On March 4, 2020, the U.S. Court of Appeals for the Federal Circuit upheld a Florida federal judge’s construction of a key term in an automated eye examination patent—resulting in a consent judgment of non-infringement for Vision Precision Holdings, which operates the Stanton Optical chain of optical stores.
20/20 Vision accused Vision Precision of infringing its patent with Stanton Optical’s telehealth eye examinations and vision screenings. The patent owner argued that the equipment adjusted based on instructions by a remote eye care practitioner or technician was within the scope of its patent. However, the claim term “automatically adjusting” was construed by the district court to mean that ophthalmic equipment would be adjusted by hardware or software without a practitioner or technician. The U.S. Court of Appeals for the Federal Circuit agreed, finding the plain language and patent specification made clear that practitioners and technicians weren’t supposed to be helping with the automated portion of the eye examination.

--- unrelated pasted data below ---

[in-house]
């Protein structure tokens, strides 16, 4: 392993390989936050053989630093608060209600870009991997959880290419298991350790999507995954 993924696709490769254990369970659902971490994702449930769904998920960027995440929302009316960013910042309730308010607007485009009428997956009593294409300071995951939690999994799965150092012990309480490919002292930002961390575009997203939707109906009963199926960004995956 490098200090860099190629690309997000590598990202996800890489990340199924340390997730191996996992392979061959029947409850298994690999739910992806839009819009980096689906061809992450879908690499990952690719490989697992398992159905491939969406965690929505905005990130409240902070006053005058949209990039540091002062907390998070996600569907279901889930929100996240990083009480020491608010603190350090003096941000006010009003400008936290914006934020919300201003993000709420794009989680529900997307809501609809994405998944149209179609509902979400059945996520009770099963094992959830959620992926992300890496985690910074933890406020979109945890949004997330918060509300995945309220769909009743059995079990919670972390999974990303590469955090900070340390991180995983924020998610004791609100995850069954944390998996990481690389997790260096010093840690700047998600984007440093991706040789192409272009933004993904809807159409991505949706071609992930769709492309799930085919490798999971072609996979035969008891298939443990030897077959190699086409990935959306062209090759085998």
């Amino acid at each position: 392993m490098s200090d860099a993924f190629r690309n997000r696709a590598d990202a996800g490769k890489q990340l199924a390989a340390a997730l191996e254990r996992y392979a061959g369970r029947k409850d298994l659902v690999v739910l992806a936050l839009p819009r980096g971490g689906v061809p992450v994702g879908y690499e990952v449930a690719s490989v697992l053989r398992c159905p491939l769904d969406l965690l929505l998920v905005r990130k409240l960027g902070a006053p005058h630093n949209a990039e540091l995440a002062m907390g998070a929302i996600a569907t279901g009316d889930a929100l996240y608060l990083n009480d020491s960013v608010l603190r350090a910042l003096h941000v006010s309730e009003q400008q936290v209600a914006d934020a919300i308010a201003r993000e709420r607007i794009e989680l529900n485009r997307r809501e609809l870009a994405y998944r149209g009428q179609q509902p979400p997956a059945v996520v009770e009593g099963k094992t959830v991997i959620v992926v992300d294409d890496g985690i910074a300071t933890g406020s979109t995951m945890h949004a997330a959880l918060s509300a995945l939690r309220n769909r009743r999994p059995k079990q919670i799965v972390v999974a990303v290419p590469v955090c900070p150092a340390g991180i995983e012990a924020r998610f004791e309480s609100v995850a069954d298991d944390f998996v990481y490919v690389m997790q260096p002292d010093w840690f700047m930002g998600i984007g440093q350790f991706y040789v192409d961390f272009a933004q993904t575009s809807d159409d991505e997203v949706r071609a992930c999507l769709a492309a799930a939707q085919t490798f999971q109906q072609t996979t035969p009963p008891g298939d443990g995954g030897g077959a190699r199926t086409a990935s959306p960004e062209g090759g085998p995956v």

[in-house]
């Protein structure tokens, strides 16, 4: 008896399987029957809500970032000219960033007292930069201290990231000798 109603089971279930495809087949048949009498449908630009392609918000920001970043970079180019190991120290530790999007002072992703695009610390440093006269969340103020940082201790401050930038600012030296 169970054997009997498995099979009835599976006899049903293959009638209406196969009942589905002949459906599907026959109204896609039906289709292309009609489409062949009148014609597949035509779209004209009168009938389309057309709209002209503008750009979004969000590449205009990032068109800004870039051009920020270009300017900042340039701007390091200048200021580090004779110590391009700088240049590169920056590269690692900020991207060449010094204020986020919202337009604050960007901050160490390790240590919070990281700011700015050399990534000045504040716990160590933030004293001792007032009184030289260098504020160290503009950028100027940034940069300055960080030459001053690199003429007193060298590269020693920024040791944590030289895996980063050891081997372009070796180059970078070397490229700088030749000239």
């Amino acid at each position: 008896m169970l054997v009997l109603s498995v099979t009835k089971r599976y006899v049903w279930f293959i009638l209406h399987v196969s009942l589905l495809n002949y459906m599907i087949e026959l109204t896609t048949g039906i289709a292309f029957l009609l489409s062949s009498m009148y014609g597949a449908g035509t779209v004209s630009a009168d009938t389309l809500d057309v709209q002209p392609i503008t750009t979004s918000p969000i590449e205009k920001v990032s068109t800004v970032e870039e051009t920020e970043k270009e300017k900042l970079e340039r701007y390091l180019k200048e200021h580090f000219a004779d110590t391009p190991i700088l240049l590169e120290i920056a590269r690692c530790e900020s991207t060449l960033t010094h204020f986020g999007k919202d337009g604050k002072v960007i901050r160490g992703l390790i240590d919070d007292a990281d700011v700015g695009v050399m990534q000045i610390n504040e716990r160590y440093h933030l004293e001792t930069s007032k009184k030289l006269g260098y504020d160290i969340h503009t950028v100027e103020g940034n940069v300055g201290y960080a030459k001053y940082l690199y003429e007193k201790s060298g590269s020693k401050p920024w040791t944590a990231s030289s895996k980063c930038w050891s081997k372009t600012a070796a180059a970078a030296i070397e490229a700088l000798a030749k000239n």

Vision Precision is represented by West Palm Beach partner Joseph Bain and Fort Lauderdale partner Amy Wessel. Assistance in the district court was handled by Fort Lauderdale attorney Deedee Bitran, West Palm Beach attorney Robert Rodriguez and Law Clerk Jodi Tillman.
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